College advice on withdrawal of CyPass Micro-Stent by Alcon
30 August 2018
Alcon announced on 29 August 2018 the withdrawal of a glaucoma drainage device or micro-stent called ‘CyPass’ due to concerns about long term effects on the corneal endothelial cell count in their latest 5-year study.
Whilst further guidance is expected from Alcon following consultation with the MHRA, the College is issuing the following advice to members in the interim.
As of now, the CyPass device should no longer be implanted.
The device has US Food and Drug Administration (FDA) approval since 2016 for use in conjunction with cataract surgery in adult patients with mild-to-moderate primary open-angle glaucoma based on a two-year COMPASS study. The 5-year COMPASS XT study showed that the CyPass group had “statistically significant endothelial cell loss compared to the group who underwent cataract surgery alone”.
At this point there is no more detailed data and there has not been any suggestion that patients have suffered permanent corneal damage, lost vision or experienced other serious effects. In addition, it is not certain whether this may relate to all devices or to device position. Further uncertainties include whether it is appropriate or justified to remove devices already implanted, which carries risks, or what the exact long term risks are for patients.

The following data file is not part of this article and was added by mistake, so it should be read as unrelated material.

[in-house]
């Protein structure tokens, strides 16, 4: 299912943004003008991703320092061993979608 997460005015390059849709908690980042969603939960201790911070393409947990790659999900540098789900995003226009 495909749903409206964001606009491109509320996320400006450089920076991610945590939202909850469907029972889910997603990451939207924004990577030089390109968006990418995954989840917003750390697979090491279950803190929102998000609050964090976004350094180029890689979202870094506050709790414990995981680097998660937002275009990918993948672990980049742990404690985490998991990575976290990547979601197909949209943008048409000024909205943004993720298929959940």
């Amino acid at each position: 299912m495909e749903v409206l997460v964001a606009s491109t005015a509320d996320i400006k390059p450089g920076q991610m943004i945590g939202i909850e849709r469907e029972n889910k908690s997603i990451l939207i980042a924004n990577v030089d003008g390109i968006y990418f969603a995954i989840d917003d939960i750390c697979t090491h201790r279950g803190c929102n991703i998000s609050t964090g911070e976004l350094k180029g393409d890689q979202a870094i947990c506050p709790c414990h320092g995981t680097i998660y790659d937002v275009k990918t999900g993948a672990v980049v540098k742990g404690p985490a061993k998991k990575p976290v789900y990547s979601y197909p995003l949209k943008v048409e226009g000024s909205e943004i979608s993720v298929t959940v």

It is likely that Alcon will communicate directly with ophthalmologists as to further information and advice following consultation with the regulators and we understand this will be within 2-3 weeks. It is possible that there may be media interest before this and, if the story appears, it may create concern amongst patients who have received this device, other micro-drainage devices, or even had more traditional tubes and trabeculectomies.
It is important that all ophthalmic units who see glaucoma patients with these devices or who undertake glaucoma surgery in general have a strategy to deal with affected patients and patient queries. The College would advise glaucoma consultants and clinical leads to work with their staff to set up a system to deal with queries, and proactively identify which devices their patients have received to be able to identify and consider how to manage CyPass patients; and to be able to advise patients which particular other implant or surgery they have received and be able to reassure them. Local Alcon representatives should be contacted for more details as and when available.